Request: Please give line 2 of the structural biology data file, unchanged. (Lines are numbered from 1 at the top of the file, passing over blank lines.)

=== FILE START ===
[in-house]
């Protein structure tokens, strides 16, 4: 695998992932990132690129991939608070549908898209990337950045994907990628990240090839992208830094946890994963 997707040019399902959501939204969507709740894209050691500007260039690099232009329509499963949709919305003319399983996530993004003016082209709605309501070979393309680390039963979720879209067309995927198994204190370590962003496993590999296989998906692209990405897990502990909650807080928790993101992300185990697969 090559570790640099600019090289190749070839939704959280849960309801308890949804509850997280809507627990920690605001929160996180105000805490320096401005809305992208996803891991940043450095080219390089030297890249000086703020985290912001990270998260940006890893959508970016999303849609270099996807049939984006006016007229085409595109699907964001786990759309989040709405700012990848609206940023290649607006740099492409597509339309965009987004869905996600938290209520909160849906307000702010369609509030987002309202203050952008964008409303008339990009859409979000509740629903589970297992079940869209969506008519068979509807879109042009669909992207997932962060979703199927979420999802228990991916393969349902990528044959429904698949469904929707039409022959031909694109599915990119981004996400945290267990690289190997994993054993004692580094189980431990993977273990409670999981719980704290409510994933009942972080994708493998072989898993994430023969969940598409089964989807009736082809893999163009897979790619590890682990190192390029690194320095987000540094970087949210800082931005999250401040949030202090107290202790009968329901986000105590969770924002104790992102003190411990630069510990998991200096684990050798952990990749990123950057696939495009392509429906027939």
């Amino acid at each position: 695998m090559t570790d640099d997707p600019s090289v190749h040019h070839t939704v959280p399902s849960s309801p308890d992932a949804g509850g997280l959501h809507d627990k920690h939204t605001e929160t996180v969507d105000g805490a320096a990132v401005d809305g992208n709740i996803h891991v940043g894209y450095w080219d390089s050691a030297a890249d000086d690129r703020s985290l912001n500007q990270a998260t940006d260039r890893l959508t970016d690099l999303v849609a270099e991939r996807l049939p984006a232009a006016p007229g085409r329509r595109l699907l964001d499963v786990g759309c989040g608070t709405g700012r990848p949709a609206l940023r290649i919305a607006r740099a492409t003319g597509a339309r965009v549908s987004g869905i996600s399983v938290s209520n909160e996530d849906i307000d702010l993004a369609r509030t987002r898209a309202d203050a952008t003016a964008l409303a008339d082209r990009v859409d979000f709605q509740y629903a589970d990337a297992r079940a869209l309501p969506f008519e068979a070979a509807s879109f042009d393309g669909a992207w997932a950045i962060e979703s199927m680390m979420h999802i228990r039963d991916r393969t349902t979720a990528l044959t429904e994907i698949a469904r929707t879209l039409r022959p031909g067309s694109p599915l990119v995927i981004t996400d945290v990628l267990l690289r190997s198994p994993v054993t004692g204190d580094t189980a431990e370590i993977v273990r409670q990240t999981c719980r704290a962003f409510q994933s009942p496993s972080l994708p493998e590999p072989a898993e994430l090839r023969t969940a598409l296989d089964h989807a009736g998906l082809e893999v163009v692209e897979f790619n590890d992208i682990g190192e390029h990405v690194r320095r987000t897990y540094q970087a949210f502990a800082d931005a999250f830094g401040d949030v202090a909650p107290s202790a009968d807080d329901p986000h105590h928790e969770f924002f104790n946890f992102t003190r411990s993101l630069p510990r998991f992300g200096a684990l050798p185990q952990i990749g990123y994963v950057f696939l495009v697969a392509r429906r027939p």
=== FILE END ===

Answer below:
């Protein structure tokens, strides 16, 4: 695998992932990132690129991939608070549908898209990337950045994907990628990240090839992208830094946890994963 997707040019399902959501939204969507709740894209050691500007260039690099232009329509499963949709919305003319399983996530993004003016082209709605309501070979393309680390039963979720879209067309995927198994204190370590962003496993590999296989998906692209990405897990502990909650807080928790993101992300185990697969 090559570790640099600019090289190749070839939704959280849960309801308890949804509850997280809507627990920690605001929160996180105000805490320096401005809305992208996803891991940043450095080219390089030297890249000086703020985290912001990270998260940006890893959508970016999303849609270099996807049939984006006016007229085409595109699907964001786990759309989040709405700012990848609206940023290649607006740099492409597509339309965009987004869905996600938290209520909160849906307000702010369609509030987002309202203050952008964008409303008339990009859409979000509740629903589970297992079940869209969506008519068979509807879109042009669909992207997932962060979703199927979420999802228990991916393969349902990528044959429904698949469904929707039409022959031909694109599915990119981004996400945290267990690289190997994993054993004692580094189980431990993977273990409670999981719980704290409510994933009942972080994708493998072989898993994430023969969940598409089964989807009736082809893999163009897979790619590890682990190192390029690194320095987000540094970087949210800082931005999250401040949030202090107290202790009968329901986000105590969770924002104790992102003190411990630069510990998991200096684990050798952990990749990123950057696939495009392509429906027939």